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Our members are the local governments of Massachusetts and their elected and appointed leadership.
The Baker-Polito administration announced plans in late August for significant investments in school safety initiatives to support programming, training and resources for schools and districts throughout the Commonwealth.
Gov. Charlie Baker said his fiscal 2022 supplemental budget bill would include nearly $40 million to support school safety initiatives and equip students, staff and emergency responders with the training necessary to better respond to threats within schools.
The proposal includes:
• Matching grants for security and communications upgrades in K-12 schools and public higher education institutions
• Grant funding for child care providers to support safety measures and multi-hazard emergency planning
• Grant funding to support districts piloting an anonymous “tip line” to report potential threats
• Funding for a statewide “Say Something” public awareness campaign and corresponding training
• Support for ongoing emergency response training for school officials
• Creation of a comprehensive school safety website
At a press event at the State House on Aug. 25, the governor was joined by Lt. Gov. Karyn Polito, Elementary and Secondary Education Commissioner Jeff Riley, Acting Commissioner of Early Education and Care Amy Kershaw, and public safety officials. State officials noted that the administration’s proposals are intended to enhance collaboration among different state agencies and local entities, and invest in strengthening partnerships between school districts and first responders to help ensure that schools are safe environments for learning.
“These proposed supports would be a welcome addition to school districts’ safety planning and infrastructure,” Riley said. “The matching funds for equipment upgrades, plus funding for additional school staff to meet and collaborate with first responders, are critical pieces that will help ensure our schools are places where students are safe, healthy and ready to learn.”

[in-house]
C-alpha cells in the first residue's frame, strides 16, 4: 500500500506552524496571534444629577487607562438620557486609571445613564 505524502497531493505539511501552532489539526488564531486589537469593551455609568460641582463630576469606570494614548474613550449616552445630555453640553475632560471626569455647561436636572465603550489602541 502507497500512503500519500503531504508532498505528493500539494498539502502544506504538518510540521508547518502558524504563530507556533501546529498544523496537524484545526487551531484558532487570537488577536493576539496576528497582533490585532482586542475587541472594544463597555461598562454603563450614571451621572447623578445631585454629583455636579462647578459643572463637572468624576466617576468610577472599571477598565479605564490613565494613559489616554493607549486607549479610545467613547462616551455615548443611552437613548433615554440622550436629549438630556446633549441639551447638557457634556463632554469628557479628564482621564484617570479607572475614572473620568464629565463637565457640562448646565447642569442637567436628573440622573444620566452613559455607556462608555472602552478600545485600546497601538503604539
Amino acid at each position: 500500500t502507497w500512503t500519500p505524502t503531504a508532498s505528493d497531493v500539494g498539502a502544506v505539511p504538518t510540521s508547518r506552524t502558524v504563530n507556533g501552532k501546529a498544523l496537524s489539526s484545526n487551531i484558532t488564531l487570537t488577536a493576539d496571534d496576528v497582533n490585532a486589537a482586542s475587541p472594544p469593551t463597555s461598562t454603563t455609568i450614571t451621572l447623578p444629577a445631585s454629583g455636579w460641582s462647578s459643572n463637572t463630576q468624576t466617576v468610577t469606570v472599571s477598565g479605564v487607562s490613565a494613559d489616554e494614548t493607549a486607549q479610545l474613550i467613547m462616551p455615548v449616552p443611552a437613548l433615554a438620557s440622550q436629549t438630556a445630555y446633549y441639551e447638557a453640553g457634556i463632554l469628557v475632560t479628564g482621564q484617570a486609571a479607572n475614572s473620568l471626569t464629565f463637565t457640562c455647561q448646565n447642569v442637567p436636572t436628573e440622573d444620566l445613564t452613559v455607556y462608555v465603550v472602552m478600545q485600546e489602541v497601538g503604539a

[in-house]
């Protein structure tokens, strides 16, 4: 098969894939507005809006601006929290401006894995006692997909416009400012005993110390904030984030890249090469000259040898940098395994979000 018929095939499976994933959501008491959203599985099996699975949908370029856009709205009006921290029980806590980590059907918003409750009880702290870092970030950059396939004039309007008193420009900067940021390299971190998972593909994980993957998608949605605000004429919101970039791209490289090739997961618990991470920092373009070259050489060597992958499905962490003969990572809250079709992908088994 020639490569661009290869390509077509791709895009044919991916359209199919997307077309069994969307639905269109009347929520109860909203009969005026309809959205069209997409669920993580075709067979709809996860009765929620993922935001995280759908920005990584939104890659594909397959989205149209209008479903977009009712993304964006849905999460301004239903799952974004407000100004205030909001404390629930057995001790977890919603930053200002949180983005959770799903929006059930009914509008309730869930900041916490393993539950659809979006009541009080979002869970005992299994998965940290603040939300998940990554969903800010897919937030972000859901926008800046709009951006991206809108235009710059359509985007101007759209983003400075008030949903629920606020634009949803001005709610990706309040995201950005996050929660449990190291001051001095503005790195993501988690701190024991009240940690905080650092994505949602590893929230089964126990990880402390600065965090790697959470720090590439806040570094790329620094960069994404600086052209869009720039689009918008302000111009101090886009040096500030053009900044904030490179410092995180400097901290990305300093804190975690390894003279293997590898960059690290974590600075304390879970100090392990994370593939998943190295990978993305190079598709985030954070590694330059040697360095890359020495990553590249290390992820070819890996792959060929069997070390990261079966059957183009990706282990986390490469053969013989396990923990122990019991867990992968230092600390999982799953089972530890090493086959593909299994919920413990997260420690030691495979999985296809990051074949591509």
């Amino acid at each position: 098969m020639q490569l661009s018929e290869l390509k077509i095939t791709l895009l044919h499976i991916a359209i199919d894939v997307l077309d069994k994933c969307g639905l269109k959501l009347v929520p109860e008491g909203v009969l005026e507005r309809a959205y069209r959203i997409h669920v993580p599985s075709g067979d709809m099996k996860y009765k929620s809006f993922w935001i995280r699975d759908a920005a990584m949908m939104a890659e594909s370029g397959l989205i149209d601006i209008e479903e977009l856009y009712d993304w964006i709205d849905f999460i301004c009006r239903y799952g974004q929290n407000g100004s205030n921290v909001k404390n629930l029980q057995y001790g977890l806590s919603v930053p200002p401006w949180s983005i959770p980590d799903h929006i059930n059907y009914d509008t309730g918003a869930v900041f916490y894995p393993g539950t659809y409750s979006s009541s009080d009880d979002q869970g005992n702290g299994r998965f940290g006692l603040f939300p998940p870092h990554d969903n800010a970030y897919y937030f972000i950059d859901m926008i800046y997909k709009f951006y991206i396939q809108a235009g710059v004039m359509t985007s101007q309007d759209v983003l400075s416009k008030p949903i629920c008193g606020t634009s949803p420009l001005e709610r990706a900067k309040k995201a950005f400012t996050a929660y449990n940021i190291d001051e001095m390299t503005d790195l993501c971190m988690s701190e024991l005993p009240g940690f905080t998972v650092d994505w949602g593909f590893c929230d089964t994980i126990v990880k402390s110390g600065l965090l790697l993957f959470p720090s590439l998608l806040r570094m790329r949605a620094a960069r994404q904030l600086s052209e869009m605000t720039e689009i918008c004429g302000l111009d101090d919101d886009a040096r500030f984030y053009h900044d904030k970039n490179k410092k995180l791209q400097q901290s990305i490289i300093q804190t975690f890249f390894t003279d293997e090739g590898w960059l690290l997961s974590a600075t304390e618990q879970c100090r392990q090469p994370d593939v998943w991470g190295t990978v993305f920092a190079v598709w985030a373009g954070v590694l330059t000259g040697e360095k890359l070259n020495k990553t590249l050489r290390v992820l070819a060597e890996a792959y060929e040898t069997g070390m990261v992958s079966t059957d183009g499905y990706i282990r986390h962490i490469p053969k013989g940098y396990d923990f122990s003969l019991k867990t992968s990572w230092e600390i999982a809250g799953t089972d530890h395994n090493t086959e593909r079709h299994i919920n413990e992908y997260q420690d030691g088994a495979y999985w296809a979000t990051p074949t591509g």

Kershaw said early education and care programs across the Commonwealth serve nearly 200,000 children each day, and the new resources would help programs upgrade and modernize their safety and security systems, as well as plan, prepare and practice for various emergency scenarios.
Public Safety and Security Secretary Terrence Reidy said his office is building on “vital initiatives, including school resource officer training, security infrastructure investments, and the implementation of standardized policies” to achieve high safety standards in school districts.
The Executive Office of Public Safety and Security and the Department of Early and Secondary Education actively and frequently collaborate on training and best practices for emergency and active shooter responses in school settings. District superintendents are required each year to attest that they have a multi-hazard evacuation plan in place and that there is training provided to support that plan.
Public safety officials highlighted the Active Shooter/Hostile Event Response (ASHER) program, an internationally recognized standard adopted by the Commonwealth as a statewide model. Through cross-discipline collaboration among first responders and emergency personnel, ASHER is designed to protect communities and help them prepare, respond and recover from crisis events. The ASHER framework has been implemented in state-run police and fire training academies, and parallel training is being finalized for current state police and fire personnel.
In October 2018, Gov. Baker signed a supplemental budget with $15 million for school safety. Through its Safe and Supportive Schools Initiative, the administration has awarded $7.5 million to more than 150 districts statewide to invest in security-related infrastructure upgrades and $7.5 million in grant funding to increase mental health support and to support schools in hiring additional mental health and behavioral health specialists.